How does Shakespeare present the hand of fate in his play ‘Romeo and Juliet’?

“A pair of star-crossed lovers take their lives” Shakespeare’s play ‘Romeo and Juliet’ was very fate inspired and fate relying play of two lovers who believed that everything that happened, happened for a reason with a bigger power/force (God) directing the paths and courses that each and every person would take. Implying that they had no control over what was to occur, everything was already laid out and predetermined. Shakespeare incorporated a lot of situations to help the viewer or reader of the play understand it more deeply, and in his play, Shakespeare used multiple ways to do so. This essay will talk about some of the ways he communicated fate in his play ‘Romeo and Juliet.

The first way Shakespeare communicates the idea of fate in his play ‘Romeo and Juliet’ is through his prologue. Shakespeare has written the prologue to give the viewer a quick overview of what is to happen during the play that they are about to watch before it begins. In the prologue, the idea of fate that Shakespeare is trying to be understood is throughout the whole thing, it is fate because no matter what happens in the play, those points will occur and the characters can’t do anything about it, they just have to play their part. Shakespeare also uses Metaphors to help get his idea of fate across.

In his play ‘Romeo and Juliet’, along with using the prologue to develop an understanding of fate, another way Shakespeare helps the reader/viewer is by using metaphors. This helps to develop the characters ideas and inner thoughts. In Act 1, Scene 4, just before Romeo goes to the party at the Capulet household, Romeo, who is part of the rival family, Montague, says: ” … He that hath the steerage of my course direct my sail!” When Romeo says this he is describing himself as if he were a ship and will let the captain choose his course. In this case, Shakespeare is implying that the captain who Romeo is referring to when he says this is God. We can tell this because he has written the word ‘He’ in capital letter which is only done when referring to God. Shakespeare extends on this further on in the last scene of the play before Romeo takes the poison that kills him, he says “Thou desperate pilot, now at once run on the dashing rocks thy seasick weary bark.” This suggests that Romeo’s faith in God’s guidance has not worked out for him and has led to his destruction. This relates to fate as Romeo is giving up control of his life to a higher power, God.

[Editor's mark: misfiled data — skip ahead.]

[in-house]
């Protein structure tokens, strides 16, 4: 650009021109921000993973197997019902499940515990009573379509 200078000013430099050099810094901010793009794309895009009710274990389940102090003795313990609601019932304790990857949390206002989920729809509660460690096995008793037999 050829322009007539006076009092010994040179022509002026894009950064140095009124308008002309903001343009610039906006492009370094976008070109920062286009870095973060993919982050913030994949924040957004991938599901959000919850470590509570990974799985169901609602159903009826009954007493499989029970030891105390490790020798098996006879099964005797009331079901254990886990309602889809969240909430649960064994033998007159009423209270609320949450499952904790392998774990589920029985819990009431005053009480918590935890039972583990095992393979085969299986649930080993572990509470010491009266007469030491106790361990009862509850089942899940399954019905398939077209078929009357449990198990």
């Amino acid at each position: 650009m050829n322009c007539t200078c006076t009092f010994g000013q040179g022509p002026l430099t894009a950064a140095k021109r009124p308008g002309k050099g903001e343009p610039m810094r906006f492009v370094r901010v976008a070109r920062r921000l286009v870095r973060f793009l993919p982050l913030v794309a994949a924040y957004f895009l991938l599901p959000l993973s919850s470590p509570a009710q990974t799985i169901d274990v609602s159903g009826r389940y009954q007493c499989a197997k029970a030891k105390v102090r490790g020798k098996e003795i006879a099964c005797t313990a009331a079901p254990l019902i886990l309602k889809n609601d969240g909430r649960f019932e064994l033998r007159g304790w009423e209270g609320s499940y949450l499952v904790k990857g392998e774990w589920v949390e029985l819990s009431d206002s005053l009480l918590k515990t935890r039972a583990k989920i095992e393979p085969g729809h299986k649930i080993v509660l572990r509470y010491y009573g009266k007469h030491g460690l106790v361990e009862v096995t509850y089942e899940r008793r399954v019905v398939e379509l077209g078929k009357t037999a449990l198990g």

Metaphors give good examples of fate but by cleverly adding coincidences in throughout his play ‘Romeo and Juliet’, Shakespeare has been able to expand on the idea of fate through the plot of events. An example of a coincidence through the plot of events is in Act 1, Scene 2, when a servant from the Capulet household asks Romeo and Benvolio in the street “… I pray, sir, can you read?” The servant is giving out invitations for a party at the Capulet’s household but can not read. Romeo and Benvolio take advantage of this situation and invite themselves to the party. This is fate because if they had not been asked by the servant to read the invitations, they wouldn’t have attended the party and further more, Romeo would never have gotten over Rosaline and met Juliet which is what Shakespeare’s play ‘Romeo and Juliet’ is about. In this situation this was a bad thing as they didn’t know that they were enemies. During the play, both Romeo and Juliet experience premonitions.